(Knoxville, TN) - Did the NFL make a mistake?
Accoring to a story in USA TODAY, league leaders are worried that approving Haslam as the Browns owner may end up reflecting poorly on the NFL.
"The league is very, very concerned," a person with key business dealings with the NFL and multiple owners told USA TODAY Sports. The person spoke on condition of anonymity because of the sensitivity of the matter.
You'd think the NFL might have gained a whiff that this was coming while vetting the billionaire who heads one of the nation's largest family-owned businesses. The feds launched their investigation in May 2011.
"The NFL was completely blind-sided by this," the business associate said. "The NFL found out when the records were seized. That's not a good time to find out."
At a short news conference Friday, Haslam said he hasn't done anything wrong and isn't stepping aside. Haslam says the company needs steady management now more than ever.
Haslam spoke to reporters in Knoxville a day after a federal court unsealed an FBI affidavit in an ongoing investigation of customer rebate fraud at Pilot Flying J.
Haslam plans to make another statement this afternoon. "Due to the ongoing investigation, Haslam will not take questions, but his statement about the actions the company plans to take is significant and should help to answer the media’s questions," a media advisory said.
Newsradio WTAM 1100 plans to air the news conference live.
The pilot headquarters was raided Monday by federal agents after employees told the FBI and said in secretly recorded conversations that Haslam knew his sales staff was improperly cutting rebates to pilot's diesel fuel customers.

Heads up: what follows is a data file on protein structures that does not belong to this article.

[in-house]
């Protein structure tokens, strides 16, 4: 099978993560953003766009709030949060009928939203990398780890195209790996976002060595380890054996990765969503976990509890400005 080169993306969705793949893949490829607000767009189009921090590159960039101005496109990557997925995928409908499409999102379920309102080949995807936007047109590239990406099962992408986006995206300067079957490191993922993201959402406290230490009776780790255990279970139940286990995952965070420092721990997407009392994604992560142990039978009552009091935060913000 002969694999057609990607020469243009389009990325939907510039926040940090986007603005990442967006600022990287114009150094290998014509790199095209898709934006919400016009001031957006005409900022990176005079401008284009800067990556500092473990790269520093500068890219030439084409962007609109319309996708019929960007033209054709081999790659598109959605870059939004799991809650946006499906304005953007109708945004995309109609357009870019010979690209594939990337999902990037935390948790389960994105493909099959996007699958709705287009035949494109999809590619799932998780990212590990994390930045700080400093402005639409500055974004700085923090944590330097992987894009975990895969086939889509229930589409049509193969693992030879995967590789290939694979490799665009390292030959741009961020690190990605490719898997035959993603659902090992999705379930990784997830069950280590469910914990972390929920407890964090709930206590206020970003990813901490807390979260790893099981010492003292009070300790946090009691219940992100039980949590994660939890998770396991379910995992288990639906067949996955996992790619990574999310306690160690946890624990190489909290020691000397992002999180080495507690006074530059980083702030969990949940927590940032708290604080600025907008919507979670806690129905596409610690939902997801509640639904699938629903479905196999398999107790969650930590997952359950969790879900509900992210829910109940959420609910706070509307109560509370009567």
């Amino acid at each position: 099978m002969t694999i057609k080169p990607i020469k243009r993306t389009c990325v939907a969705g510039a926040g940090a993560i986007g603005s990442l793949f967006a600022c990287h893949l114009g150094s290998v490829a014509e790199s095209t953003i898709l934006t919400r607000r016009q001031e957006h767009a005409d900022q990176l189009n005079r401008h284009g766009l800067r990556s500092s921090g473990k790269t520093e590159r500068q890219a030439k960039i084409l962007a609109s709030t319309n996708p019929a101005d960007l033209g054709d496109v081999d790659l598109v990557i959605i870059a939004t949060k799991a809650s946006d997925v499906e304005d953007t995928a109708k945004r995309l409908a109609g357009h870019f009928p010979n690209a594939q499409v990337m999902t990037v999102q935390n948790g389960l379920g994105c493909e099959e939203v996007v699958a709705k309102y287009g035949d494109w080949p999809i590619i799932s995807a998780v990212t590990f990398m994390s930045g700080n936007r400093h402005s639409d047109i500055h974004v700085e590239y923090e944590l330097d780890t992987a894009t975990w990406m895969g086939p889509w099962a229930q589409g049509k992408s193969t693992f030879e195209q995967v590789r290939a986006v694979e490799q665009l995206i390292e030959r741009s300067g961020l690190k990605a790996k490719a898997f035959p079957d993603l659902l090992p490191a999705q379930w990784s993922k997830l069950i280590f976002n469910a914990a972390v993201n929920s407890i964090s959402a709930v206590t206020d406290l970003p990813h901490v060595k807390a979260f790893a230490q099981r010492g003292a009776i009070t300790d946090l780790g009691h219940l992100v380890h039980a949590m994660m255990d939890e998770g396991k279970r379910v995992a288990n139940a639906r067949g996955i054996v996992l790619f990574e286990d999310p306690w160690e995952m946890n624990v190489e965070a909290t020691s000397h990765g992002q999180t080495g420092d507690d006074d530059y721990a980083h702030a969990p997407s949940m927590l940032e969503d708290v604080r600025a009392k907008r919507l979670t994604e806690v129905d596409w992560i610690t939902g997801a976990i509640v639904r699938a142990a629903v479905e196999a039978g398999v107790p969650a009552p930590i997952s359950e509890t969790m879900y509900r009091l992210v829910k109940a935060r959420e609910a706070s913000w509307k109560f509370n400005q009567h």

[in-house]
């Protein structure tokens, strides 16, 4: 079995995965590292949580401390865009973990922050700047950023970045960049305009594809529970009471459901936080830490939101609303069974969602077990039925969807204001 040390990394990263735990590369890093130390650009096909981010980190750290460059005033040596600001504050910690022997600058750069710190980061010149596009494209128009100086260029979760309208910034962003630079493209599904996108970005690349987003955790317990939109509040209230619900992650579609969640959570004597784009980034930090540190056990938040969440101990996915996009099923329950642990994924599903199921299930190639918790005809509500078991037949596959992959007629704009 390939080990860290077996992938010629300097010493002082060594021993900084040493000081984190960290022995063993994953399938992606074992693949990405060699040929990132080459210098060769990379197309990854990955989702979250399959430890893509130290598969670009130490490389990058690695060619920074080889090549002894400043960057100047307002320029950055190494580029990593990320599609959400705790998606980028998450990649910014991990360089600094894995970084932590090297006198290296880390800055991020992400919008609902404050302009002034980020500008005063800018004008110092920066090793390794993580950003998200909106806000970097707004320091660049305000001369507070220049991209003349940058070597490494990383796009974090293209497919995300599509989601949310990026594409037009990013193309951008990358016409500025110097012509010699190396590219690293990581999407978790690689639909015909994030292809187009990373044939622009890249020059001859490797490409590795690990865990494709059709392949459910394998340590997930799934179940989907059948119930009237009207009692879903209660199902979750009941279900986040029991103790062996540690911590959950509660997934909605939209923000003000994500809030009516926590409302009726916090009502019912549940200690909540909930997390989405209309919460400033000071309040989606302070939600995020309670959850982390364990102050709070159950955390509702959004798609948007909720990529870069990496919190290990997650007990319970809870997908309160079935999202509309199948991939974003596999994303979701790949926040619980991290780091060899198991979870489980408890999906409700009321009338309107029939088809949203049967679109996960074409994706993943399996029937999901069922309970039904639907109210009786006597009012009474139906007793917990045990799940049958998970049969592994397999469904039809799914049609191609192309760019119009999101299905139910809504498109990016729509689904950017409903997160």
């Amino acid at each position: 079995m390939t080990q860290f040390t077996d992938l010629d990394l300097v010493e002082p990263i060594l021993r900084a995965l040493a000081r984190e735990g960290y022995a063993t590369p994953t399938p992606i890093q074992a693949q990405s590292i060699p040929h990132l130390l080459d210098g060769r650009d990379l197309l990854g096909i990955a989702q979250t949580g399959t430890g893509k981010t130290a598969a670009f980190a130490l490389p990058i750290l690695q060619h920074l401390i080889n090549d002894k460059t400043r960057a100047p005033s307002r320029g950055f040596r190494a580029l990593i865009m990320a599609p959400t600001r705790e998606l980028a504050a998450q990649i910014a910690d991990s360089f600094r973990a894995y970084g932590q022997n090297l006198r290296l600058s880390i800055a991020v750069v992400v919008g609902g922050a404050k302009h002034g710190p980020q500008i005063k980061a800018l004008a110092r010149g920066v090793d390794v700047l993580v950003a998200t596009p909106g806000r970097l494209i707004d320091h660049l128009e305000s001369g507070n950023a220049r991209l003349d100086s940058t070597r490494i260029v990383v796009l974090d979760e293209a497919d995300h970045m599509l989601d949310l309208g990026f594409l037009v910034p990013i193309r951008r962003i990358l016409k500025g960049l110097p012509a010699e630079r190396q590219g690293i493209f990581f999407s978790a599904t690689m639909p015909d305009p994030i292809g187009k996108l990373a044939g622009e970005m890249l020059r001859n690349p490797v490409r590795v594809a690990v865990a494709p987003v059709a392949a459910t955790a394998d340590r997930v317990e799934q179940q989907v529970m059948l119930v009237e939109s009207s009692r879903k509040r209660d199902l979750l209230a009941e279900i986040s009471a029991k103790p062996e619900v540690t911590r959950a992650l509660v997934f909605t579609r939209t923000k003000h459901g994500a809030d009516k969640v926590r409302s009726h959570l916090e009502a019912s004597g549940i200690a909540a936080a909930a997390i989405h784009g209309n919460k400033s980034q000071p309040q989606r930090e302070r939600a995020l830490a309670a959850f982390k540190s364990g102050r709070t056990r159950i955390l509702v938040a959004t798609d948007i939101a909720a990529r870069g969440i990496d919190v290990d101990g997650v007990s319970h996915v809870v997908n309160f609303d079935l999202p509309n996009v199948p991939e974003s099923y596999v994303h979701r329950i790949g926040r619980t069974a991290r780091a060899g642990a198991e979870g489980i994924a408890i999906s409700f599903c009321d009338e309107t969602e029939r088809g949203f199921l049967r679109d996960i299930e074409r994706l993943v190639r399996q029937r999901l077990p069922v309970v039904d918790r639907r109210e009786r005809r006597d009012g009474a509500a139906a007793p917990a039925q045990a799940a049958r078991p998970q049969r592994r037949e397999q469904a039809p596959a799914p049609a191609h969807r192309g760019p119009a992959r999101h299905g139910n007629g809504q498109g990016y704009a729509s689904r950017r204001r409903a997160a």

The company is a chain of truck stops the Haslam family owns. No charges have been filed.
Meanwhile, a lawsuit was filed Saturday in Knox County, Tenn. circuit court against Pilot Flying J relating to those rebate funds.
FOX 8 News reports that Atlantic Coast Carriers and Wooten Enterprises president and CEO Olin Wooten claims the company did not receive rebates for a number of years.
“As the owner of the Browns, one would have hoped that Haslam’s company would treat those upon whom he relied for success as he bargained to do,” said Mark Tate, the attorney representing Wooten Enterprises.
On Sunday, Tate released a statement to Fox 8 News that said, “Tate Law Group is confident that not only are the facts and the law in our favor but so is the public sentiment. We are pleased and privileged to represent solid companies like Atlantic and others like it in these cases against Haslam and his company in this litigation. We expect to prevail.”
Atlantic Coast Carriers is a trucking company in Hazlehurst, Georgia.
Haslam is expected to be in Cleveland this week to prepare for Thursday's NHL Draft.
Get breaking news sent to your mobile phone. Text "news" to 21095.
(Copyright © 2013 by Clear Channel, all rights reserved. Photo by Jason Miller/Getty Images.)